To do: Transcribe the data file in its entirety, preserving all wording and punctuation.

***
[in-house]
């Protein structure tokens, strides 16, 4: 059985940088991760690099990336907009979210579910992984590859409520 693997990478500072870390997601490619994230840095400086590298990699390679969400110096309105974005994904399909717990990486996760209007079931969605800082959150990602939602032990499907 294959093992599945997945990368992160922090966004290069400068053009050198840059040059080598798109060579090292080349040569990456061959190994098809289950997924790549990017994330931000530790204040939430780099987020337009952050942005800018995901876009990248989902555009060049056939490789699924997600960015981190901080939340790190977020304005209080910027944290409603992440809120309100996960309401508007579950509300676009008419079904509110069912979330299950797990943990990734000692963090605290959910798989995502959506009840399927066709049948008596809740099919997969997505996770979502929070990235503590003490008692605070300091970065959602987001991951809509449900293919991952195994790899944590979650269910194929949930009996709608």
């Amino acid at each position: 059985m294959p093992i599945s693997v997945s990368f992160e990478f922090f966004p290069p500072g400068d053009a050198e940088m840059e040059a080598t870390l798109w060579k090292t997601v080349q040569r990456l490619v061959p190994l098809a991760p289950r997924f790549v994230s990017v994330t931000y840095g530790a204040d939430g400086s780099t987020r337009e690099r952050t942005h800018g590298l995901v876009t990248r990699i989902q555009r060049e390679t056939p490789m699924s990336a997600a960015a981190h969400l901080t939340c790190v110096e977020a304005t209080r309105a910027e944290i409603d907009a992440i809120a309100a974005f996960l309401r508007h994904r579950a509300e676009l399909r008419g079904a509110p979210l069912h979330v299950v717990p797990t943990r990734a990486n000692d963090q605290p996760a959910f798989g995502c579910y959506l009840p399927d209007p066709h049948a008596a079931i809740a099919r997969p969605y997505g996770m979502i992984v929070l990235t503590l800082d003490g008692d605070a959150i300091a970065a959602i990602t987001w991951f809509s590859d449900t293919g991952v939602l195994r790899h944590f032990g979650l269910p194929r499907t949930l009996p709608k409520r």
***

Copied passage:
[in-house]
């Protein structure tokens, strides 16, 4: 059985940088991760690099990336907009979210579910992984590859409520 693997990478500072870390997601490619994230840095400086590298990699390679969400110096309105974005994904399909717990990486996760209007079931969605800082959150990602939602032990499907 294959093992599945997945990368992160922090966004290069400068053009050198840059040059080598798109060579090292080349040569990456061959190994098809289950997924790549990017994330931000530790204040939430780099987020337009952050942005800018995901876009990248989902555009060049056939490789699924997600960015981190901080939340790190977020304005209080910027944290409603992440809120309100996960309401508007579950509300676009008419079904509110069912979330299950797990943990990734000692963090605290959910798989995502959506009840399927066709049948008596809740099919997969997505996770979502929070990235503590003490008692605070300091970065959602987001991951809509449900293919991952195994790899944590979650269910194929949930009996709608």
């Amino acid at each position: 059985m294959p093992i599945s693997v997945s990368f992160e990478f922090f966004p290069p500072g400068d053009a050198e940088m840059e040059a080598t870390l798109w060579k090292t997601v080349q040569r990456l490619v061959p190994l098809a991760p289950r997924f790549v994230s990017v994330t931000y840095g530790a204040d939430g400086s780099t987020r337009e690099r952050t942005h800018g590298l995901v876009t990248r990699i989902q555009r060049e390679t056939p490789m699924s990336a997600a960015a981190h969400l901080t939340c790190v110096e977020a304005t209080r309105a910027e944290i409603d907009a992440i809120a309100a974005f996960l309401r508007h994904r579950a509300e676009l399909r008419g079904a509110p979210l069912h979330v299950v717990p797990t943990r990734a990486n000692d963090q605290p996760a959910f798989g995502c579910y959506l009840p399927d209007p066709h049948a008596a079931i809740a099919r997969p969605y997505g996770m979502i992984v929070l990235t503590l800082d003490g008692d605070a959150i300091a970065a959602i990602t987001w991951f809509s590859d449900t293919g991952v939602l195994r790899h944590f032990g979650l269910p194929r499907t949930l009996p709608k409520r």